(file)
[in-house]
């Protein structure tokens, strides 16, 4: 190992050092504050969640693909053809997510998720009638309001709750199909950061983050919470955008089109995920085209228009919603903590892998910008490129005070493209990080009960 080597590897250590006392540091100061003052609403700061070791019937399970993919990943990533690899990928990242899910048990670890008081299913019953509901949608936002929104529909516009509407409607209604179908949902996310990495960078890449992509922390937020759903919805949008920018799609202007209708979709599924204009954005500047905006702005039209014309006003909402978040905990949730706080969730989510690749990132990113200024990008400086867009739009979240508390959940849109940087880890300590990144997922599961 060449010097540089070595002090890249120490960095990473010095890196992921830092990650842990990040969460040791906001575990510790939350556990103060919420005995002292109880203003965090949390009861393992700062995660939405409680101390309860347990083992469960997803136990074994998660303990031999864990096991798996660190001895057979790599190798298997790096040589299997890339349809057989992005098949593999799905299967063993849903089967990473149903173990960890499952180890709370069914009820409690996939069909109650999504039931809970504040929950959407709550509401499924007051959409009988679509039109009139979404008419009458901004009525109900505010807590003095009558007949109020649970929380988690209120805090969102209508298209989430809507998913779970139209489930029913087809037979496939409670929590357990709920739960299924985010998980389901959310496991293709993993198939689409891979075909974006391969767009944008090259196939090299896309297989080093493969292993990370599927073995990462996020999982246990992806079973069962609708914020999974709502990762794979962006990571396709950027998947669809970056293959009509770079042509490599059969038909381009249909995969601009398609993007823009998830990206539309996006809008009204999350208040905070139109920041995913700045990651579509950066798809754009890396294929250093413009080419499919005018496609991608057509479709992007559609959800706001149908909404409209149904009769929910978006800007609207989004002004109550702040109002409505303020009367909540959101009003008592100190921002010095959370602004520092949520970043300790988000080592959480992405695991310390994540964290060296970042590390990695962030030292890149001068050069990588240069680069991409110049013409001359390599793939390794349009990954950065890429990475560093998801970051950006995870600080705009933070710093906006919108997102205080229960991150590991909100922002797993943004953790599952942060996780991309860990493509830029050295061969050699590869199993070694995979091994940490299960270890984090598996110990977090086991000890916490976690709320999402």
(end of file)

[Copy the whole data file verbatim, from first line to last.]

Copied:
[in-house]
């Protein structure tokens, strides 16, 4: 190992050092504050969640693909053809997510998720009638309001709750199909950061983050919470955008089109995920085209228009919603903590892998910008490129005070493209990080009960 080597590897250590006392540091100061003052609403700061070791019937399970993919990943990533690899990928990242899910048990670890008081299913019953509901949608936002929104529909516009509407409607209604179908949902996310990495960078890449992509922390937020759903919805949008920018799609202007209708979709599924204009954005500047905006702005039209014309006003909402978040905990949730706080969730989510690749990132990113200024990008400086867009739009979240508390959940849109940087880890300590990144997922599961 060449010097540089070595002090890249120490960095990473010095890196992921830092990650842990990040969460040791906001575990510790939350556990103060919420005995002292109880203003965090949390009861393992700062995660939405409680101390309860347990083992469960997803136990074994998660303990031999864990096991798996660190001895057979790599190798298997790096040589299997890339349809057989992005098949593999799905299967063993849903089967990473149903173990960890499952180890709370069914009820409690996939069909109650999504039931809970504040929950959407709550509401499924007051959409009988679509039109009139979404008419009458901004009525109900505010807590003095009558007949109020649970929380988690209120805090969102209508298209989430809507998913779970139209489930029913087809037979496939409670929590357990709920739960299924985010998980389901959310496991293709993993198939689409891979075909974006391969767009944008090259196939090299896309297989080093493969292993990370599927073995990462996020999982246990992806079973069962609708914020999974709502990762794979962006990571396709950027998947669809970056293959009509770079042509490599059969038909381009249909995969601009398609993007823009998830990206539309996006809008009204999350208040905070139109920041995913700045990651579509950066798809754009890396294929250093413009080419499919005018496609991608057509479709992007559609959800706001149908909404409209149904009769929910978006800007609207989004002004109550702040109002409505303020009367909540959101009003008592100190921002010095959370602004520092949520970043300790988000080592959480992405695991310390994540964290060296970042590390990695962030030292890149001068050069990588240069680069991409110049013409001359390599793939390794349009990954950065890429990475560093998801970051950006995870600080705009933070710093906006919108997102205080229960991150590991909100922002797993943004953790599952942060996780991309860990493509830029050295061969050699590869199993070694995979091994940490299960270890984090598996110990977090086991000890916490976690709320999402």